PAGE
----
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How to store a huge number of nearly 100000 digits in C++?..

I have tried using long long int and long double int..Nothing worked for me..

Is there any other way to store such a huge number?

I wish to find the smallest palindrome larger than the given huge number.

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Give the GMP library a shot. –  Common Coder Oct 24 '13 at 3:26
possible duplicate of Most efficient implementation of a large number class –  Delan Azabani Oct 24 '13 at 3:27
you can store it in int[] as magnitudes –  Anirudha Oct 24 '13 at 3:29
And what would you do after storing it? It would be helpful if you tell us –  mr5 Oct 24 '13 at 3:43
@mr5 I wish to find the smallest pallindrome larger than the given huge number... –  Sivakumar K R Oct 24 '13 at 4:06

4 Answers 4

up vote 2 down vote accepted

Upon further clarification in the comments section:

Yes, you can represent your number as a std::string in C++.

Here you find code for incrementing a number represented as a string:

#include <string>
#include <iostream>
#include <ostream>

void increment_numerical_string(std::string& s)
    std::string::reverse_iterator iter = s.rbegin(), end = s.rend();
    int carry = 1;
    while (carry && iter != end)
        int value = (*iter - '0') + carry;
        carry = (value / 10);
        *iter = '0' + (value % 10);
    if (carry)
        s.insert(0, "1");

int main()
    std::string big_number = "123456789012345678901234567899";
    std::cout << "before increment: " << big_number << "\n";
    std::cout << "after increment:  " << big_number << "\n";

You can use this in a loop to increment your big number and check if the resulting string is a palindrome:

if( equal(s.begin(), s.begin() + s.size()/2, s.rbegin()) )
    std::cout << "is a palindrome.\n";
    std::cout << "is NOT a palindrome.\n";


I do not claim this to be an efficient and correct solution to the problem. It's just a representation and incrementing method for big numbers.

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I was thinking of this solution that's why I ask it first in the comment. You got me here :( –  mr5 Oct 24 '13 at 7:12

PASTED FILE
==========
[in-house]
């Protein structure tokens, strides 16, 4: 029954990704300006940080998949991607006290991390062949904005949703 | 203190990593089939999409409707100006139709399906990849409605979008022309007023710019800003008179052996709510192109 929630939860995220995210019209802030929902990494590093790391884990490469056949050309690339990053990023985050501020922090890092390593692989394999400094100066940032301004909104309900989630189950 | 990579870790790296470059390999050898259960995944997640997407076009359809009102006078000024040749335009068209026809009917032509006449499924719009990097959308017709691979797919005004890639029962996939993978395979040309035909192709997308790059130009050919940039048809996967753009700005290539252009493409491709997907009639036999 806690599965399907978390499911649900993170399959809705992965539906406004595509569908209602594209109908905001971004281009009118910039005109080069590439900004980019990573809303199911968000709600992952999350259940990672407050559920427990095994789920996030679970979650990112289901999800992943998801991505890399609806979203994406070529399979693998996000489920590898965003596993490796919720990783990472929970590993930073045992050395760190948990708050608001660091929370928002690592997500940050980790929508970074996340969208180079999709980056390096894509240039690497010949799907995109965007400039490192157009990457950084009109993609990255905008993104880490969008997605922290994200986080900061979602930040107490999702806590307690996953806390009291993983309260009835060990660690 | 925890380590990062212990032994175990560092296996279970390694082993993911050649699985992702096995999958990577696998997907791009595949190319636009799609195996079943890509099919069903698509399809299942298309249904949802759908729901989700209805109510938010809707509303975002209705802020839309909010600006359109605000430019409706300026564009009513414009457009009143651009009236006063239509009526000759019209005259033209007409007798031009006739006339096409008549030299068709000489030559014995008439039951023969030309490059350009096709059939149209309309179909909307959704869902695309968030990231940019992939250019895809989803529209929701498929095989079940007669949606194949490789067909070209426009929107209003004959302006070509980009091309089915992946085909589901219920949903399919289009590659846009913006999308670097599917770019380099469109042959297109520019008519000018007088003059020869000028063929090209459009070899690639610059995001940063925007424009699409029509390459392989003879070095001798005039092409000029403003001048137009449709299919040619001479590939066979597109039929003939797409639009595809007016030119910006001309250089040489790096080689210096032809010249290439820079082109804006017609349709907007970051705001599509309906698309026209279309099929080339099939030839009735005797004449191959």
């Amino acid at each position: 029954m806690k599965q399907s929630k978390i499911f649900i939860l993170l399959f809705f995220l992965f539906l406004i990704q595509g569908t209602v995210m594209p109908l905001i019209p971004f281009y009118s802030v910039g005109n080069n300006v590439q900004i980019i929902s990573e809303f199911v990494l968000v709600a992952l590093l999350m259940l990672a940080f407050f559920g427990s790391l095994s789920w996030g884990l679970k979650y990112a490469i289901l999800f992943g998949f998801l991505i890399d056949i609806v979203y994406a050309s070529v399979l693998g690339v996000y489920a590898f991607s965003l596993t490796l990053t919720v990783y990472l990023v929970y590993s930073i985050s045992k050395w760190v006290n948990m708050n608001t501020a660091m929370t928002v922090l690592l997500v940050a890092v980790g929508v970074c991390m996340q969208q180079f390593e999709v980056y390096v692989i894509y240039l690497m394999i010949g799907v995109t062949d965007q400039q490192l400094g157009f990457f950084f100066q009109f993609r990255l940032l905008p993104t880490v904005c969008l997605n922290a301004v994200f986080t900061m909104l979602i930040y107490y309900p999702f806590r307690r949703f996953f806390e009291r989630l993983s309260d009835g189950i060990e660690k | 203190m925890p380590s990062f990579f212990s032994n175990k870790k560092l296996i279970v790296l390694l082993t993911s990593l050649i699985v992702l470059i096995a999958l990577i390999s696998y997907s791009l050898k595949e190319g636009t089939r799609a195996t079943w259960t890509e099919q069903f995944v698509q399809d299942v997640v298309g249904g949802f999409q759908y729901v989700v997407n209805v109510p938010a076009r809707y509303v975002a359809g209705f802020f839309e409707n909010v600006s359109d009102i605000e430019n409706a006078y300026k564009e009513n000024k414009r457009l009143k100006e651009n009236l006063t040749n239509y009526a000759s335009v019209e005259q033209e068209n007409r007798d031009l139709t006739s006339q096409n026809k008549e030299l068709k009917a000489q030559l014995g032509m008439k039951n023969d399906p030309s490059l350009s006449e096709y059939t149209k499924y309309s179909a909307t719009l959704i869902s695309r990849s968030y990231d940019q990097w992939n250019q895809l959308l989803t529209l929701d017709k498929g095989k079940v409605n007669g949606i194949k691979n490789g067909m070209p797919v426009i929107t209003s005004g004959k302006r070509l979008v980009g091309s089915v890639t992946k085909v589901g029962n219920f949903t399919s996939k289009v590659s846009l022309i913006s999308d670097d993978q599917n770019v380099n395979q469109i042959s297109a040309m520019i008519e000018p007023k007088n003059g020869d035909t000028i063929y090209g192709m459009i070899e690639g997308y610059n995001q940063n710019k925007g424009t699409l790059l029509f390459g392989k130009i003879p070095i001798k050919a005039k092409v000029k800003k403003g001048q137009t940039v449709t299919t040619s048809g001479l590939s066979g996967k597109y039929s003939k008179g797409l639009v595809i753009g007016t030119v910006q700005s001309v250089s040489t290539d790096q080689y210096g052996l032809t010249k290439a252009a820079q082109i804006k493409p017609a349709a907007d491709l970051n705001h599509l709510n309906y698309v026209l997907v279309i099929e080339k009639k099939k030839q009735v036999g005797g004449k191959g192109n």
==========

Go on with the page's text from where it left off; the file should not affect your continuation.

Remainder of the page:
@mr5 sorry for stealing your hard work :-) –  nurettin Oct 24 '13 at 7:17

You're looking for a 'bignum' or 'biginteger' library.

OpenSSL provides such a library, but it can be hard to use at times. Matt McCutchen's library seems much friendlier from an API standpoint.

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The GNU MP Bignum Library is a good solution. It is mainly a C library but has an effective C++ wrapper (with easy access to underlying C structures when needed). It has integer, rational, and floating point support.

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If you are feeling incredibly brave you could implement a long number as a linked list of individual integers. So that you could increment or also add, subtract, multiply and divide such numbers it would be a good idea to make a class and use operator overloading.

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-1 for suggestion to implement bignum as a linked list. –  SigTerm Oct 24 '13 at 9:39
I did say if he/she is feeling INCREDIBLY BRAVE. I don`t know why you have to minus one me. I bite my thumb at you sir/madam. –  Lloyd Crawley Oct 25 '13 at 1:20
Because storing bigint as a linked list is one of the least efficient solutions possible. When accessing bigint, you'll want random/indexed access for internal array of data (you can work without it, but it'll definitely make your life easier). Which means deque or vector. In addition to that there's significant memory overhead for linked list, because you'll need one or two pointers per digit which will be up to 16 extra bytes per digit on 64bit platform. Using list isn't even necessary, because in arithmetic operations you never remove a digit in the middle . That's why you get -1. –  SigTerm Oct 25 '13 at 9:32
I agree with everything you say. However, it is still a valid suggestion, efficient or not. –  Lloyd Crawley Oct 26 '13 at 6:27

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